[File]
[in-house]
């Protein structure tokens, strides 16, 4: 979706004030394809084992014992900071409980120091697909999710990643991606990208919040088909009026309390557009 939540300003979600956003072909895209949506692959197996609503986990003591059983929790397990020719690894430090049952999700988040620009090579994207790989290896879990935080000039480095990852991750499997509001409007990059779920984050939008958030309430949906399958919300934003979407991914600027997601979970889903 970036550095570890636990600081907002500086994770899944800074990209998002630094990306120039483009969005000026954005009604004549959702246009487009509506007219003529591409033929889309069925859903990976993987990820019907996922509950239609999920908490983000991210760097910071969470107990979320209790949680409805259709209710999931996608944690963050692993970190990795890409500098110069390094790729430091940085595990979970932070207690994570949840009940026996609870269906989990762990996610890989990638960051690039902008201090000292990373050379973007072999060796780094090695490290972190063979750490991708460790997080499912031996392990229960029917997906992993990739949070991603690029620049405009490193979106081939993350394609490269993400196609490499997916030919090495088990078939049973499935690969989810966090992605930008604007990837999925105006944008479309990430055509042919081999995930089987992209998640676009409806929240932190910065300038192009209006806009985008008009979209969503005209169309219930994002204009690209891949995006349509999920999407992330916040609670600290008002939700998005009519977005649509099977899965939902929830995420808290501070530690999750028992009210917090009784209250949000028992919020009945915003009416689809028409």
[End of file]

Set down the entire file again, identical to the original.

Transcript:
[in-house]
């Protein structure tokens, strides 16, 4: 979706004030394809084992014992900071409980120091697909999710990643991606990208919040088909009026309390557009 939540300003979600956003072909895209949506692959197996609503986990003591059983929790397990020719690894430090049952999700988040620009090579994207790989290896879990935080000039480095990852991750499997509001409007990059779920984050939008958030309430949906399958919300934003979407991914600027997601979970889903 970036550095570890636990600081907002500086994770899944800074990209998002630094990306120039483009969005000026954005009604004549959702246009487009509506007219003529591409033929889309069925859903990976993987990820019907996922509950239609999920908490983000991210760097910071969470107990979320209790949680409805259709209710999931996608944690963050692993970190990795890409500098110069390094790729430091940085595990979970932070207690994570949840009940026996609870269906989990762990996610890989990638960051690039902008201090000292990373050379973007072999060796780094090695490290972190063979750490991708460790997080499912031996392990229960029917997906992993990739949070991603690029620049405009490193979106081939993350394609490269993400196609490499997916030919090495088990078939049973499935690969989810966090992605930008604007990837999925105006944008479309990430055509042919081999995930089987992209998640676009409806929240932190910065300038192009209006806009985008008009979209969503005209169309219930994002204009690209891949995006349509999920999407992330916040609670600290008002939700998005009519977005649509099977899965939902929830995420808290501070530690999750028992009210917090009784209250949000028992919020009945915003009416689809028409």